The structure of the seventh embodiment is the same as that of the first embodiment described above, except for the point that the output voltages V3 and V4 from the bridge circuit is supplied directly to the controller 25. At least three A/D converters are provided in the controller 25 for respective reading of the output voltages Vo, V3 and V4.

As shown in FIGS. 14(a) to 14(d), which are views showing wave forms of the seventh embodiment, the output timing of the hold signal Vs is set in the normal state T1 and the transient time T2, and thus the output voltage V5 is held twice for each square wave. As shown in FIGS. 15(a) and 15(b) the output voltage of the bridge circuit is read at the two normal state timings. FIG. 15(b) shows the read timings of the output voltages V3 and V4.

In the structure as above, the controller 25 can recognize whether or not the differential amplifier 22 is functioning and whether the reference voltage Vr is normal, based on the output voltage Vo. It also can recognize an abnormality in the connection part of the coils 10 and 11 and an abnormality in the transistor Tr through a comparison with the value set beforehand at the controller 25, based on the output voltages V3 and V4. The other actions and effects are the same as those of the first and third embodiments described above.

Although the embodiments described above are the cases wherein the torque sensor related to the present invention is applied in the electrically-driven power steering apparatus for automobiles, the application of the present invention is not limited to this.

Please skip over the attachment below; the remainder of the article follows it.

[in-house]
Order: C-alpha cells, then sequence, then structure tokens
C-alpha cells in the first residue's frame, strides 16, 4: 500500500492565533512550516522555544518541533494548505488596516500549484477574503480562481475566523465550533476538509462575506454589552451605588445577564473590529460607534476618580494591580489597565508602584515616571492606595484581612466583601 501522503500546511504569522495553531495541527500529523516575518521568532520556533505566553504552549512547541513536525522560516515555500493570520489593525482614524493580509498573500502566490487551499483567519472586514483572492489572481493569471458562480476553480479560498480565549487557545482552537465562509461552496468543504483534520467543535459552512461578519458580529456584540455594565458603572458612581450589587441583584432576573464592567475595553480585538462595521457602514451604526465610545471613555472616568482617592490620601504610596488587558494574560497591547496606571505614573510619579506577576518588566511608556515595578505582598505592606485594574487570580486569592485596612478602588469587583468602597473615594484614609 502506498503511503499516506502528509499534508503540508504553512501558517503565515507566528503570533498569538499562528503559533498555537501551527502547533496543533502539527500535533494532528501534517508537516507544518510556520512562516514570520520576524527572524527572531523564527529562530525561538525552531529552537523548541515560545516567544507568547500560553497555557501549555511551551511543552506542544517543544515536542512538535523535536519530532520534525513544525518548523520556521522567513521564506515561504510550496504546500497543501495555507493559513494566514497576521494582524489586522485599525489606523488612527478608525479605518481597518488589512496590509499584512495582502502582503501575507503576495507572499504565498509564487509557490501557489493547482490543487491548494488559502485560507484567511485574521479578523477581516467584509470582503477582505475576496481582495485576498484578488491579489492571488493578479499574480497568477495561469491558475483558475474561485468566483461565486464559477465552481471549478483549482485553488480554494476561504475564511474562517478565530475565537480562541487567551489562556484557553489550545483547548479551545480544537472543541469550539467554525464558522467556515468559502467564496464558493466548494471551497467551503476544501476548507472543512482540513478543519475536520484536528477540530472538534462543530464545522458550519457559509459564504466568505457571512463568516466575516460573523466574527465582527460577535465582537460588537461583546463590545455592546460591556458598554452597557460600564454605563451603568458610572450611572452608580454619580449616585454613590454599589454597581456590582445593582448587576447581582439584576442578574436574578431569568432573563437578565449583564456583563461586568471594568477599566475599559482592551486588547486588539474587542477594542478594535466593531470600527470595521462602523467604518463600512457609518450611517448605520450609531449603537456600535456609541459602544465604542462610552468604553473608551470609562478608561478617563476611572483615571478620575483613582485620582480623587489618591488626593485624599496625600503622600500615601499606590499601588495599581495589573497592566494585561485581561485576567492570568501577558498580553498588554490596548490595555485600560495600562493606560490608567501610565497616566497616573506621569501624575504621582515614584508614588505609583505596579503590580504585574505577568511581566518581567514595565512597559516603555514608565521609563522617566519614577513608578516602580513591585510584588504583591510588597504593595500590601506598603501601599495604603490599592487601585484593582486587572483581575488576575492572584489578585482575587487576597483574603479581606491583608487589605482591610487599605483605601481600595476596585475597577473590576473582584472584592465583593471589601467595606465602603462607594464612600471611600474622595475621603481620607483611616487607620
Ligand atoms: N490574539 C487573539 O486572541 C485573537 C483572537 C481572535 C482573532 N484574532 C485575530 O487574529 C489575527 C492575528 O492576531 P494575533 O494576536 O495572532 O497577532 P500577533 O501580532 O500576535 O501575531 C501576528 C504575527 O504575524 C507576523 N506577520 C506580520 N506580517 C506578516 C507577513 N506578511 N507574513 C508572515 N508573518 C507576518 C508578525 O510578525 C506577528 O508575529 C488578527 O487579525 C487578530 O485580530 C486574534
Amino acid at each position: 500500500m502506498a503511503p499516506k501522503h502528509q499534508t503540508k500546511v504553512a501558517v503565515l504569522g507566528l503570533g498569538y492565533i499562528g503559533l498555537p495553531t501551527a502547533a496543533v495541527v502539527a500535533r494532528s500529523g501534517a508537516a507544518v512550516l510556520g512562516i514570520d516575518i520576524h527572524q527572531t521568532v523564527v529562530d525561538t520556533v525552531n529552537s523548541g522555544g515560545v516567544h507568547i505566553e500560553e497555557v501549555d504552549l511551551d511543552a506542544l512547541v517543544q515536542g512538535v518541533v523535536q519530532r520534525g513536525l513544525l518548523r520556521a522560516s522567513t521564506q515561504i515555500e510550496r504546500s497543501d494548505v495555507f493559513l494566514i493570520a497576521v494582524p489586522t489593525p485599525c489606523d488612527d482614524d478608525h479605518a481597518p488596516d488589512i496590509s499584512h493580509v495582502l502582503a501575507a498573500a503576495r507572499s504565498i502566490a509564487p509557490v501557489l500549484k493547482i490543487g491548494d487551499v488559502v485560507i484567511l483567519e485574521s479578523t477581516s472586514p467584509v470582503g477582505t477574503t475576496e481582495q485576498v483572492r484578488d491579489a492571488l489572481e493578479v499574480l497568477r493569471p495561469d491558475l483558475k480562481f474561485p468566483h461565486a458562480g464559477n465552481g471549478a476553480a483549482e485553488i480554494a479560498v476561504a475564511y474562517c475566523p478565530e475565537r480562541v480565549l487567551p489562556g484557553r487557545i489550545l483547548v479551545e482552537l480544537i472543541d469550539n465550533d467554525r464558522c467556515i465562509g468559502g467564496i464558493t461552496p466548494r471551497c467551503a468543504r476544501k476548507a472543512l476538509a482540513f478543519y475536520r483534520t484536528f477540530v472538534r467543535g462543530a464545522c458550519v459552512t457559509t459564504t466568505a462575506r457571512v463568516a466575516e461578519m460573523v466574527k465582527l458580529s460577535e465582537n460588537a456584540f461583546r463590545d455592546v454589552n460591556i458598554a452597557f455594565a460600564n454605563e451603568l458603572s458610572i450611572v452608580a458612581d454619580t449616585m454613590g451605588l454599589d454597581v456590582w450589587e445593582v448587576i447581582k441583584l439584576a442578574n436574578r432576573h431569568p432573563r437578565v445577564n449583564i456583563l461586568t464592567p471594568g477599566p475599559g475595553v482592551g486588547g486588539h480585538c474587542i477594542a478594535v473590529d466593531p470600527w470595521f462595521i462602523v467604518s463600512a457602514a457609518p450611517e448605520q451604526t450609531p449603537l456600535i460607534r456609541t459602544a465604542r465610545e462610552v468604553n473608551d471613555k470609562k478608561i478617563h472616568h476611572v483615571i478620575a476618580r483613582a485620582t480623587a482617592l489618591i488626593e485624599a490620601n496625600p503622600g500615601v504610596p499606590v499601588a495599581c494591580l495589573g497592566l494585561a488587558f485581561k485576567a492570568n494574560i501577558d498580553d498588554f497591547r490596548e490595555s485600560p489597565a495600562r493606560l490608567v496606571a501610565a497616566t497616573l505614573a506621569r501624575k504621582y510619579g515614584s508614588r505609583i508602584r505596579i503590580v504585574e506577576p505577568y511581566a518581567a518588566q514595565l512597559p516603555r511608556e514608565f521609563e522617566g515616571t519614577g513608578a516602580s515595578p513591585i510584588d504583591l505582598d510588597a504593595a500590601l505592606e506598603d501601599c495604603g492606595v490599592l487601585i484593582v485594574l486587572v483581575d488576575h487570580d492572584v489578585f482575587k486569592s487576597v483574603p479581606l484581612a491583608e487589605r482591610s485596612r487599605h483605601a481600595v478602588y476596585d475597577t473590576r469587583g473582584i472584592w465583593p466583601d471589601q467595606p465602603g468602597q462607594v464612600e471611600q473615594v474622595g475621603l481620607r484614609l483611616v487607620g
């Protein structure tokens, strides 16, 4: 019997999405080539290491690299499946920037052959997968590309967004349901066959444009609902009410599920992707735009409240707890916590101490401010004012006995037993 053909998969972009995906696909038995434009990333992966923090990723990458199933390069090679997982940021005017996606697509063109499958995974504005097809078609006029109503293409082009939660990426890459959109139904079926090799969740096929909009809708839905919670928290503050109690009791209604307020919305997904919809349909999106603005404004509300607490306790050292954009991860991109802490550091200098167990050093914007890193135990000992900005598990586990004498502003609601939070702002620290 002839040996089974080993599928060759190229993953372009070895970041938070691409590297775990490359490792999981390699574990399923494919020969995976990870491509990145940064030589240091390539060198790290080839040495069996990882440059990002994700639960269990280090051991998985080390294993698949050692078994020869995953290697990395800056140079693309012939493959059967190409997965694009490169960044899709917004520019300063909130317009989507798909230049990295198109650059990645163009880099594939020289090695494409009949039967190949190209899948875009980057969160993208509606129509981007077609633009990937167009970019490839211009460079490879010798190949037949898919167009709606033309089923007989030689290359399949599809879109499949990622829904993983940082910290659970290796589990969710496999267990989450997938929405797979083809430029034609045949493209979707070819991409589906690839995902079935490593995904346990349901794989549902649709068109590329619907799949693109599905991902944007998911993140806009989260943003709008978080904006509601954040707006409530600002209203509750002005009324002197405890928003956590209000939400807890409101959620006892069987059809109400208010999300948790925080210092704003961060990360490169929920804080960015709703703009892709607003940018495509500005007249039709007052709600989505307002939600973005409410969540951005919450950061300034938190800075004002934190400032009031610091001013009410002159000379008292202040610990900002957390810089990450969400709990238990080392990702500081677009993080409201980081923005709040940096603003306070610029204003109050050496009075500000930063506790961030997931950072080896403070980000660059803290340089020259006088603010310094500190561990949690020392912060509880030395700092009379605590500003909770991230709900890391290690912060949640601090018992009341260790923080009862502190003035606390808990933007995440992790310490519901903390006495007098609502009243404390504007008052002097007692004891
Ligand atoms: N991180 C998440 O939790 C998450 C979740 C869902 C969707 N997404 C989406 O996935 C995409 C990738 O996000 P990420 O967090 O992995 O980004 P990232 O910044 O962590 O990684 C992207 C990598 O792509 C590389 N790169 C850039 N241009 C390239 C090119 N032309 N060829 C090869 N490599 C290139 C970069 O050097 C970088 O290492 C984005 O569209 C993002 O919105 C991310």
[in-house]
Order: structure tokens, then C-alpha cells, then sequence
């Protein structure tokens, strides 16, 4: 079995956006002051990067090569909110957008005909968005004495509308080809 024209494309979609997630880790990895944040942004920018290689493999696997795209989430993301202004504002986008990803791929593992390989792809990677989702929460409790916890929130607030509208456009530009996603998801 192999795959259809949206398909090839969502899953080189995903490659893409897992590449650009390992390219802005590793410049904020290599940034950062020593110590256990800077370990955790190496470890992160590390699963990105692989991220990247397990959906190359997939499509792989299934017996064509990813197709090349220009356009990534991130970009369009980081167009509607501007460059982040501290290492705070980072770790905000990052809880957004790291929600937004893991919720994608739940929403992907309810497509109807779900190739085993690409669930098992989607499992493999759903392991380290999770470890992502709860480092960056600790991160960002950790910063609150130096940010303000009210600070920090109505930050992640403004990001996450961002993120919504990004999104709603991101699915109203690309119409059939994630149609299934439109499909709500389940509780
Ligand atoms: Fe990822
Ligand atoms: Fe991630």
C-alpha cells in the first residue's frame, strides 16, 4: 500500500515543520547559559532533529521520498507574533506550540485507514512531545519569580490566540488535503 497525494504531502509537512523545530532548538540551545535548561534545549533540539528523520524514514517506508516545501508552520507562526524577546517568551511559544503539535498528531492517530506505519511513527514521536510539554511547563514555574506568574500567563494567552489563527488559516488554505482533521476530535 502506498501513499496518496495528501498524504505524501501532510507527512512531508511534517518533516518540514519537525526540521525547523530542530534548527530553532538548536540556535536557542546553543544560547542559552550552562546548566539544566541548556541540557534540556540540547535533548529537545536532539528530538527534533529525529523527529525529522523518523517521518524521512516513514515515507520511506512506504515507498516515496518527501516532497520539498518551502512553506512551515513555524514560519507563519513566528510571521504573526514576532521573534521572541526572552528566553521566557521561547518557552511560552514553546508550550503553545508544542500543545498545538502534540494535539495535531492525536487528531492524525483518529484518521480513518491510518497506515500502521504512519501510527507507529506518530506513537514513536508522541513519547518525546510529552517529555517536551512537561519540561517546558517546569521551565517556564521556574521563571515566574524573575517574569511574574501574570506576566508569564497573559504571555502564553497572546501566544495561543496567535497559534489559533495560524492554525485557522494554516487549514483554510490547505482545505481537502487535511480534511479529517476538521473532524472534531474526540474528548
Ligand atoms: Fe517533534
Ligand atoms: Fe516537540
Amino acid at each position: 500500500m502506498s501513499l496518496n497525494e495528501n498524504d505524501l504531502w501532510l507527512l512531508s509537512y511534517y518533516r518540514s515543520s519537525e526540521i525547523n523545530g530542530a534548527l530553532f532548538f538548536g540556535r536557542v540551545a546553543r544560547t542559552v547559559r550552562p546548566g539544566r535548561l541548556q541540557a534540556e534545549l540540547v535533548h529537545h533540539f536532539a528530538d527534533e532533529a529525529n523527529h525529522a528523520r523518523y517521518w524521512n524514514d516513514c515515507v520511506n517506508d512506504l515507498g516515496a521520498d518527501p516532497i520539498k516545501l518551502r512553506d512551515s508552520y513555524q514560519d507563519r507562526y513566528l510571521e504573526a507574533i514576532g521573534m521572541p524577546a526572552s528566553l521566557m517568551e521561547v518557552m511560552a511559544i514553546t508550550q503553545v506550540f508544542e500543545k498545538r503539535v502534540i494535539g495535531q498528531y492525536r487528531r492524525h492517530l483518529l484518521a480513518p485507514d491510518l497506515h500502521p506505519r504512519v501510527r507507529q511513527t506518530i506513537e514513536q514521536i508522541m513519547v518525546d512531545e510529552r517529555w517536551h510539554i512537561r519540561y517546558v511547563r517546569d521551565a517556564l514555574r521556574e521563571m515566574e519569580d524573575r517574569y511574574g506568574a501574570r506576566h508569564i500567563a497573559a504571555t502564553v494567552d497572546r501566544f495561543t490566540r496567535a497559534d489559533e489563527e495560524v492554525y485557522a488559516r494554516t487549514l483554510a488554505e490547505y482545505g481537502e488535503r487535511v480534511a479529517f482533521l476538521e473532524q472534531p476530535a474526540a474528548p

In the present invention, as described above, since the torque is detected on the basis of the transient voltage which is generated between the coil and the resistor when the voltage that varies in the square wave form is supplied to the coil, the duration of time when the current flows through the coil is extremely shortened to result with reduction in the power consumption so as to be economical and also in the heat generation amount. Moreover, with reduction in the number of necessary electronic parts and decrease in the accuracy required for the individual electronic parts, the costs are effectively reduced.

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Classifications
U.S. Classification73/862.331
International ClassificationG01L3/10, B62D5/04
Cooperative ClassificationG01L3/109, G01L3/105
European ClassificationG01L3/10A
Legal Events
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Jul 15, 1997ASAssignment
Owner name: NSK LTD., JAPAN
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Effective date: 19970703
Feb 28, 2002FPAYFee payment
Year of fee payment: 4
Feb 24, 2006FPAYFee payment
Year of fee payment: 8
Apr 26, 2010REMIMaintenance fee reminder mailed
Sep 22, 2010LAPSLapse for failure to pay maintenance fees
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Effective date: 20100922